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Monday, May 25, 2020

August 2018 Traffic Safety Newsletter

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The Dangers of Putting Your Feet on the Dash

Riding in vehicles can get uncomfortable, especially on long road trips, but failing to sit properly (such as putting your feet up on the dash) can result in grave consequences in the event of a crash.


Airbags are designed to protect the chest and upper body from impact at the time of a crash. They use a small explosive charge to detonate and release gas to fill the airbag. Due to their power, it is recommended that passengers keep a 10-inch distance between themselves and an airbag. When passengers ignore this warning and do something like put their feet up on the dash, complications can arise.


One Georiga woman can attest to the terrible consequences suffered from this dangerous behavior. Audra Tatum, a mother of three from Walker County, broke her ankle, femur, arm and nose when the airbag sent her leg and foot flying backwards as she sat in the passenger seat. The rest of her family only endured scrapes and bruises. She now spends her time educating others on the importance of sitting properly in their seat and keeping the suggested distance from airbags.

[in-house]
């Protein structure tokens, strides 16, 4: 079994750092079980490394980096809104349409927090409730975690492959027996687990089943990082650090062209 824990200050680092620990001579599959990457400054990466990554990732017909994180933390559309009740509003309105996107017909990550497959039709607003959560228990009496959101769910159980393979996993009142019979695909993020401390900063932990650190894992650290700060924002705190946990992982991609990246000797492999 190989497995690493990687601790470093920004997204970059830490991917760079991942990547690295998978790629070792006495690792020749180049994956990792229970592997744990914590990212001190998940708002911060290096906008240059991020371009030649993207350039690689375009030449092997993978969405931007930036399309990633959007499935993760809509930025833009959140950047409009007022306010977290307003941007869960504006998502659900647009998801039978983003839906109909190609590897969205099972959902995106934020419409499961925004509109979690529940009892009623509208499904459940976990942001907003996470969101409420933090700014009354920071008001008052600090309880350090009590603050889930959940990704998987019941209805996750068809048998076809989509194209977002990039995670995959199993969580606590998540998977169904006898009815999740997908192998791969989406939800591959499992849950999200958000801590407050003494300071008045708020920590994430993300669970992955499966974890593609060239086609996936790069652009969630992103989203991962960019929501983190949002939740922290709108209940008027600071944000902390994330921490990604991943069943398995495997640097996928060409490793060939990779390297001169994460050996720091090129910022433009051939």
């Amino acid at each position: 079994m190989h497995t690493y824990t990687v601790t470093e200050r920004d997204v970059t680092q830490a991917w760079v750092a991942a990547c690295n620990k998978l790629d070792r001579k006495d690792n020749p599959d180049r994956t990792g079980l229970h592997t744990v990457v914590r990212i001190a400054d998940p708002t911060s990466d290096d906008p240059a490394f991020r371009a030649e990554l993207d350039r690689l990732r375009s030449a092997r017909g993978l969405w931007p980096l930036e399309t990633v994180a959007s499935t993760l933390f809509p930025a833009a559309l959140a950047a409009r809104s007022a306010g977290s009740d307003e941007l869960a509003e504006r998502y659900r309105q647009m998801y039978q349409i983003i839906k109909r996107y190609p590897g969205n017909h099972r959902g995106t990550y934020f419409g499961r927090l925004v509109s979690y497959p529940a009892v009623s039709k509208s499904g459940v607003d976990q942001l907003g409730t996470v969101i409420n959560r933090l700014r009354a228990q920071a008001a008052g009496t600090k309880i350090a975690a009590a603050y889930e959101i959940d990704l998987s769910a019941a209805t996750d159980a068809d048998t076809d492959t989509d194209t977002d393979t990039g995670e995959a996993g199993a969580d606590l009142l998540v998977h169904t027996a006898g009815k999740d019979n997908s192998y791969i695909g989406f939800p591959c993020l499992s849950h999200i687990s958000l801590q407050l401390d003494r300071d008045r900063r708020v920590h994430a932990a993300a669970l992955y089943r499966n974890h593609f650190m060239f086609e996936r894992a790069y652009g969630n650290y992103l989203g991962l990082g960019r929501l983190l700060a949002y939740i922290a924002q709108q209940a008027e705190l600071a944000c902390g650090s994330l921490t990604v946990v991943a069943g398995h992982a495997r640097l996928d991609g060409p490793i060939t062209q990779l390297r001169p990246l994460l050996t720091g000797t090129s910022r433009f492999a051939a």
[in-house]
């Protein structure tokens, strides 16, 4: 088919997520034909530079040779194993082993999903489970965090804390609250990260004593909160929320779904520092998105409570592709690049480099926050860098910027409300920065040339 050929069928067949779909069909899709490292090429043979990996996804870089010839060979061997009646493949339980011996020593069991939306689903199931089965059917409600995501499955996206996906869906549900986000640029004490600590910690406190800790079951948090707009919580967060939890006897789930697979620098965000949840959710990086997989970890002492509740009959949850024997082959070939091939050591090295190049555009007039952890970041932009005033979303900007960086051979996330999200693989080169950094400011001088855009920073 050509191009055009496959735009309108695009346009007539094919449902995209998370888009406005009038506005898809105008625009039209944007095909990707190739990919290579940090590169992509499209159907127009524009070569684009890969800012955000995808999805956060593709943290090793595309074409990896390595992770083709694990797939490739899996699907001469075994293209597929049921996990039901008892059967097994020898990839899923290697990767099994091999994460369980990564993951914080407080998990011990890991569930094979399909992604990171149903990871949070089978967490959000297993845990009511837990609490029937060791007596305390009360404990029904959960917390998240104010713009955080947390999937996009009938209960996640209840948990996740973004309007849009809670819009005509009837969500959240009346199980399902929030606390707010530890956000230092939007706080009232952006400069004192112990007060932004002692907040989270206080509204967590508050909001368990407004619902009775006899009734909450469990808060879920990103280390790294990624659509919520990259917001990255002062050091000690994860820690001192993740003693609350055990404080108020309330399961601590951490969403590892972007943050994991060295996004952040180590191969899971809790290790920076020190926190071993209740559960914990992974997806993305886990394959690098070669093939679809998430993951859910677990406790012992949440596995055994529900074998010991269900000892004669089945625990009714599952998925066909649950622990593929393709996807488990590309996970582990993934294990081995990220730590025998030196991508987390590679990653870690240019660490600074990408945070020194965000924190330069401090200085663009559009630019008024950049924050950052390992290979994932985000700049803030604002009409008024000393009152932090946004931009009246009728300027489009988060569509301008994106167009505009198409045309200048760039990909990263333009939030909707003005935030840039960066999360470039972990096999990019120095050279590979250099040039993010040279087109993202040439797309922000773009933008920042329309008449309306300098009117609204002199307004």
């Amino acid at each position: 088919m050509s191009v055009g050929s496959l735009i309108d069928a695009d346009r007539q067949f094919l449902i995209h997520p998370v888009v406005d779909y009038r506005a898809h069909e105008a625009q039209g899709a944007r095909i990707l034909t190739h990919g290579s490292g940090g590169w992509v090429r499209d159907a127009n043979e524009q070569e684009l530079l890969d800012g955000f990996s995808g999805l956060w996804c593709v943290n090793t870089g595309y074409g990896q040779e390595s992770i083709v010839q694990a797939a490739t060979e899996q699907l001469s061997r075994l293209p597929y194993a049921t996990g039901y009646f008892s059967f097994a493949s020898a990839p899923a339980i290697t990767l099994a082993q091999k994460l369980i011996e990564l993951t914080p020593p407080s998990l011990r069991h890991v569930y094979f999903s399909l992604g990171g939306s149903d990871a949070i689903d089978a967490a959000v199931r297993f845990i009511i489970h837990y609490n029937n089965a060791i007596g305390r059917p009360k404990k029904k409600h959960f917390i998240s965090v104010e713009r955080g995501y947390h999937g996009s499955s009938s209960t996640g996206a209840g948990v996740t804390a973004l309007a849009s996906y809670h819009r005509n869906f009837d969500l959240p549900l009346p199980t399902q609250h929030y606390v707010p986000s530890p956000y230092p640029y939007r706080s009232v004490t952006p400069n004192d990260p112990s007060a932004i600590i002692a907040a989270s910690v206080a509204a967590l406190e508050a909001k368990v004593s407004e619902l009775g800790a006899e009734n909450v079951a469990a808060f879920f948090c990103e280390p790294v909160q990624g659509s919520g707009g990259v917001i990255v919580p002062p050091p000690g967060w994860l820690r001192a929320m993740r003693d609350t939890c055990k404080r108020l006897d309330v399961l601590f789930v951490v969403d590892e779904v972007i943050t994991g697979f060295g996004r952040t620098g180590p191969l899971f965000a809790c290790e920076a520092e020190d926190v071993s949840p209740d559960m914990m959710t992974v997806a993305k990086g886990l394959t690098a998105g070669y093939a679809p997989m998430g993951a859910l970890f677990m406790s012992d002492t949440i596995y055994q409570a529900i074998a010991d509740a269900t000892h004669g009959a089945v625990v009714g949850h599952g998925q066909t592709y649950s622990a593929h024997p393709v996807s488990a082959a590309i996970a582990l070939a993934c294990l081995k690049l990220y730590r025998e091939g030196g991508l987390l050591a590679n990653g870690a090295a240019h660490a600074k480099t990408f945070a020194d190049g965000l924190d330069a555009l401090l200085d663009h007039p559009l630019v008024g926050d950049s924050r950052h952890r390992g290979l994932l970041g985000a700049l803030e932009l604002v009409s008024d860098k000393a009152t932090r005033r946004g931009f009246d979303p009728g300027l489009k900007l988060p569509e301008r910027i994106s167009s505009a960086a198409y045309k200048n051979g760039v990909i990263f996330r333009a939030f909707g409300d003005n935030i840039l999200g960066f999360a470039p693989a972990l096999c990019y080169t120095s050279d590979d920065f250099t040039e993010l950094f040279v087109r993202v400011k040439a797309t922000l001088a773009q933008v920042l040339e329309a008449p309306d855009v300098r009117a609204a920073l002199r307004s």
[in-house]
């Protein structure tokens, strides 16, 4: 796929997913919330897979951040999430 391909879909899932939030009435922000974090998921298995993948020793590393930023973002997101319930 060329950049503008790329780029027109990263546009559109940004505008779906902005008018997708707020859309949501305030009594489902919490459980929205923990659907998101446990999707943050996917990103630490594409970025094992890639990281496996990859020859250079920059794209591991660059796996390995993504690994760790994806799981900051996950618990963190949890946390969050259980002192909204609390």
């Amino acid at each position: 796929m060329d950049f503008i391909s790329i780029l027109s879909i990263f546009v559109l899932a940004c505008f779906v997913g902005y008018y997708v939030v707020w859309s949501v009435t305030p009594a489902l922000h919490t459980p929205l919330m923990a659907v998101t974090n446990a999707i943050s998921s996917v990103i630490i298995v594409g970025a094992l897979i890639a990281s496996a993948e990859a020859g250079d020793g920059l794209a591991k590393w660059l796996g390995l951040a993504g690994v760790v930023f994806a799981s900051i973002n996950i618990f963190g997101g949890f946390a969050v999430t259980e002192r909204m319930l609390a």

Many passengers believe they will have time to move their feet off the dash before impact, but crashes often happen out of nowhere and airbags inflate in less than 1/20th of a second – or 100 to 220 mph.


MythBusters, a science TV show that aims to prove or debunk myths, conducted an experiment using a synthetic cadaver as a passenger with its legs propped on the dashboard. The results on the video when the airbag deployed were shocking to watch.

In addition to keeping your feet off the dash, it is crucial that all passengers are properly restrained before the vehicle hits the road. When safety belts are worn, chances of fatal injury are reduced by 45 percent. Remember: